To a degree I can prime the imagination – I can prime it with a free writing exercise, where I simply sit down and start to write and see what thread or theme starts to dominate the writing, or I can prime it by deliberately picking a subject or a phrase and playing with it.  These exercises to prime the writing core almost always result in the eventual discovery of a key. With that key I can then open the box a particular subject is stored in and pull it out.  Sometimes the box contains just the barest of a thought, an idea, a phrase or a character. That is one end of the spectrum.  At the other end of the spectrum, I open the box and something leaps out – something nearly full blown, something nearly complete, something that only requires frantic writing and then careful re-writing. It is hard to say which I enjoy more. I like the actual craft of writing, but I also like the feeling I get when something leaps out of box.

I think a lot of times the exercises I go through to start writing are more of a mental process of clearing out the obstacles, clearing out the things that clutter free expression.  There are a lot of them that get tangled up in there.  There is that powerful self censor I spoke about earlier.  There is simply the clutter of all of the dozens of things we consider and act upon in the course of a single day. There is the tendency of the imaginative portion of my brain to be either one step behind (contemplating something I have already written) or one step ahead (wanting to move past the immediacy of writing to the next story).  Sometimes I find myself starting on one writing and them immediately jumping to the next.  Something in the current writing sparks something that is more immediate.  That is a cool feeling when it happens.

As I was driving to breakfast this morning I thought about how much we, as individuals, are stories.  All of our lives, all of our experiences, they all take the form of stories that we tell.  Stories that we tell to ourselves and stories that we tell to others. Personally, I love that. I love the way our stories evolve and I am always amazed by people who can tell a good story or who can lay out a descriptive phrase in such a way that it rises to the level of prose poetry.  People tell stories so vivid and powerful that they are experienced by the listeners as they are told.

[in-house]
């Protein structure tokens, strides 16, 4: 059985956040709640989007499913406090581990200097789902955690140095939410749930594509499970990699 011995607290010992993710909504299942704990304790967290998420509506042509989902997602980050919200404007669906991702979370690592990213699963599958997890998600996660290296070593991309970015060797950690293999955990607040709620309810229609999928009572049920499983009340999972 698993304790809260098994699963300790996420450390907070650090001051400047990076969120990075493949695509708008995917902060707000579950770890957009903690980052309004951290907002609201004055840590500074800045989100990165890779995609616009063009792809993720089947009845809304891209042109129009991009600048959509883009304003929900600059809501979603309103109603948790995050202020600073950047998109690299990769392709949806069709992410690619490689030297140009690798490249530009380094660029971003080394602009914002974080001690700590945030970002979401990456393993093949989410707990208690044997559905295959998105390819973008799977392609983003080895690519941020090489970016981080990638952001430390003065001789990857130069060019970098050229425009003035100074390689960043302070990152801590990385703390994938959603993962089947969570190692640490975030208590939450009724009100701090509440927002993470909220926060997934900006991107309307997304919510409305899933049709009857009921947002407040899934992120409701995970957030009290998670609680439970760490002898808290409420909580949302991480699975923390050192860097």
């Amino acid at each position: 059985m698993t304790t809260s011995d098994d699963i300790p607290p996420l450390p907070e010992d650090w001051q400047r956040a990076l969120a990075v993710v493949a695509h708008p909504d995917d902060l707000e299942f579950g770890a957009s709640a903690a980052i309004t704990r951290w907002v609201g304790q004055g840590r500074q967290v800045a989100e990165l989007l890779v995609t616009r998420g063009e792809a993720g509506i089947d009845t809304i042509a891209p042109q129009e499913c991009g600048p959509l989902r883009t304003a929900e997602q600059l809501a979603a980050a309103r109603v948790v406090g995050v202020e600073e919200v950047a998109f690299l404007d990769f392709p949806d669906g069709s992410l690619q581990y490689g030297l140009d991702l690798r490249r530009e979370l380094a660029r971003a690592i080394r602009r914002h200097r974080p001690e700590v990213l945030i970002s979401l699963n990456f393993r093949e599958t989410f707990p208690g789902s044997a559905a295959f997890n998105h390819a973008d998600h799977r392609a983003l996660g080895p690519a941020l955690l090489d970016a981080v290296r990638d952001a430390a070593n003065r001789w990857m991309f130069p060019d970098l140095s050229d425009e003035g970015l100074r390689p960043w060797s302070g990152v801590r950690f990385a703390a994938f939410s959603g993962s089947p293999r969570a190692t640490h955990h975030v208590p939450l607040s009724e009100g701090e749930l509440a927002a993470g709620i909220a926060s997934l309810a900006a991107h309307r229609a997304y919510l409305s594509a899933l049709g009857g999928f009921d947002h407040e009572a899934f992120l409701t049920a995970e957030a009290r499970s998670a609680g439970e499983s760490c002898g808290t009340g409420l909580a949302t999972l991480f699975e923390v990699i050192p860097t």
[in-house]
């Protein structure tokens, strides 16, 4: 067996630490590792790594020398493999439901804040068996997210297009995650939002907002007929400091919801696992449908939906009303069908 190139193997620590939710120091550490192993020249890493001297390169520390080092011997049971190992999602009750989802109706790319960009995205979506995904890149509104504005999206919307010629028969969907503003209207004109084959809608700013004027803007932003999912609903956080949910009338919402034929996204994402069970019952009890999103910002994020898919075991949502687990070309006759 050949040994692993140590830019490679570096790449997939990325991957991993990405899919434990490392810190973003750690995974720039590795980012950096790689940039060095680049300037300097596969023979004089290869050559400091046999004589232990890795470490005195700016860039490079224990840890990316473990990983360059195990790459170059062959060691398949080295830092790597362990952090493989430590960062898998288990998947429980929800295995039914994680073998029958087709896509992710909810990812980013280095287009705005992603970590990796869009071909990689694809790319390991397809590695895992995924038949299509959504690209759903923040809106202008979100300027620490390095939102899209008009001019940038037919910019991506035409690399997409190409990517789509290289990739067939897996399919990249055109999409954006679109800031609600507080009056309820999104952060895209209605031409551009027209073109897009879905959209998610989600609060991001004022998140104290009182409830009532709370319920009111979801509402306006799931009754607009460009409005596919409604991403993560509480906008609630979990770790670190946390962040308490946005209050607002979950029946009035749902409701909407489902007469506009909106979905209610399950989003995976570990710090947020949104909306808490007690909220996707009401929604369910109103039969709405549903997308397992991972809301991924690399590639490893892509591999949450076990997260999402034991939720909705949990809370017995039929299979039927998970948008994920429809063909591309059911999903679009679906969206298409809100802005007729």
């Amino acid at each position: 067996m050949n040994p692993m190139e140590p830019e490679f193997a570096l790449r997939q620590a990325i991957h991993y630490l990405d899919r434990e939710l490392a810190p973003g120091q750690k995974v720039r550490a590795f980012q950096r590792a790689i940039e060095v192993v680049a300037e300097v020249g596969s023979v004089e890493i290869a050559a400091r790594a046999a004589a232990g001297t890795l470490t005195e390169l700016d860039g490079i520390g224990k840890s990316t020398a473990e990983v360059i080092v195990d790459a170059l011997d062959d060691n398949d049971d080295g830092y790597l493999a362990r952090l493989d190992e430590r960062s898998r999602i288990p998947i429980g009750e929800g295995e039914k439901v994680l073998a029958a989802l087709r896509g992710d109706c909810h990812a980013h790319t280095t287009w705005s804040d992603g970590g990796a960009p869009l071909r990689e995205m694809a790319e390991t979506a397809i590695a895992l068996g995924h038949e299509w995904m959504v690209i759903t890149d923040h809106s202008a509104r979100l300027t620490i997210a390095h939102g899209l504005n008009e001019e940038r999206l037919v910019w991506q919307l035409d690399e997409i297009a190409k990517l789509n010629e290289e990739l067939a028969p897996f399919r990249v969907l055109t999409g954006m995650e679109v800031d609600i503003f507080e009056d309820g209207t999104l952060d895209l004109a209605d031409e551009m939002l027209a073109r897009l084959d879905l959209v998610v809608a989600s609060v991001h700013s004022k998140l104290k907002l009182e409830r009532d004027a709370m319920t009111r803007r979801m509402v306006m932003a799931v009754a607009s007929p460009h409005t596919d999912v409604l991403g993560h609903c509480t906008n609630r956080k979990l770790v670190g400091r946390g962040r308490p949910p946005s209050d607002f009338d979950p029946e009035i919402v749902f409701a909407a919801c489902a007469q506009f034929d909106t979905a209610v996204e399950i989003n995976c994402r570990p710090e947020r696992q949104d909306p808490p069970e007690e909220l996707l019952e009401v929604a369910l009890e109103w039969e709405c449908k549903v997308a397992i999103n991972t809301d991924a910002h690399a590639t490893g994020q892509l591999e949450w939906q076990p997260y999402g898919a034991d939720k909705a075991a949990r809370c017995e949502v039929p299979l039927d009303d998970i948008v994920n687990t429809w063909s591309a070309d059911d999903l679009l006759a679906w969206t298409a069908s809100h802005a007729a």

I think that is one of the reasons I enjoy the virtual online communities so much – they are a modern extension of the ancient traditions of sitting around the campfire at night and telling the stories of our tribe.  Now, our tribe is virtual and our campfire is the glow of a hundred monitors. But the stories remain the same.

One of my friends this morning did something to me that was a form of subtle torment.  She started to tell a story…and then decided not to.  I immediately urged her to continue, even begged her.  LOL – I sensed there was an amusing story underlying it that was, as she said, mostly true.  Fortunately, to my merciful senses, she finished the story. It did bring a good laugh to me as the follies of humans.  It can be a form of torture for me when someone tells me just enough of a story to interest me and then…never finishes the story.  I will often spend days wondering how the story ended.

I wonder if that is what makes us decide who is our friend and who isn’t.  The simple state of being someone whose story we are interested in, either as an observer or a participant. I often see the role of friend as being the role of a support character or part of the technical crew working for the story teller.  We may not be the central portion of the narrative.  We may not even have a vital role in the narrative.  We may simply be that silent servant that brings the cup of coffee while the story teller pauses and then we fade back into the wings, barely noticed. 

That is kind of cool.  I like that.  So we all tell our stories and we all play our small part in each others stories, even if that part is simply the audience.  It is the story itself that matters.  Perhaps those we choose to love in this life are simply those who story most interests us.  Certainly we hope that we are playing a major role in the story of our lovers and our friends.  But, we may not be.  That is okay too.


Biscuits and gravy. Biscuits fresh from the oven. Moments from the oven. Sublime. Sent via BlackBerry by AT&T

Brigadeiros For Breakfast

Just some random thoughts on a Saturday morning, in no particular order.

-Had a great time last night, laughing and dancing with friends. Highlight of the evening, wired on Brigadeiros, N. dancing the samba down the sidewalk after the restaurant closed.

-Woke at 4:00 AM and went out and took a walk down to Starbird.  Sitting on the picnic table, watching that summer fog burn off, drinking a cup of Tully's and eating a maple bar. Simple and brilliant.

-Great, and I mean, great morning in chat - good people, good conversation, light hearts and fun times.  The thing that stuck most in my mind - it being so hot (in MA) that she looked out the window and saw the devil walking by with a crack pipe.  LOL - that will stick with me as a strange and amusing image.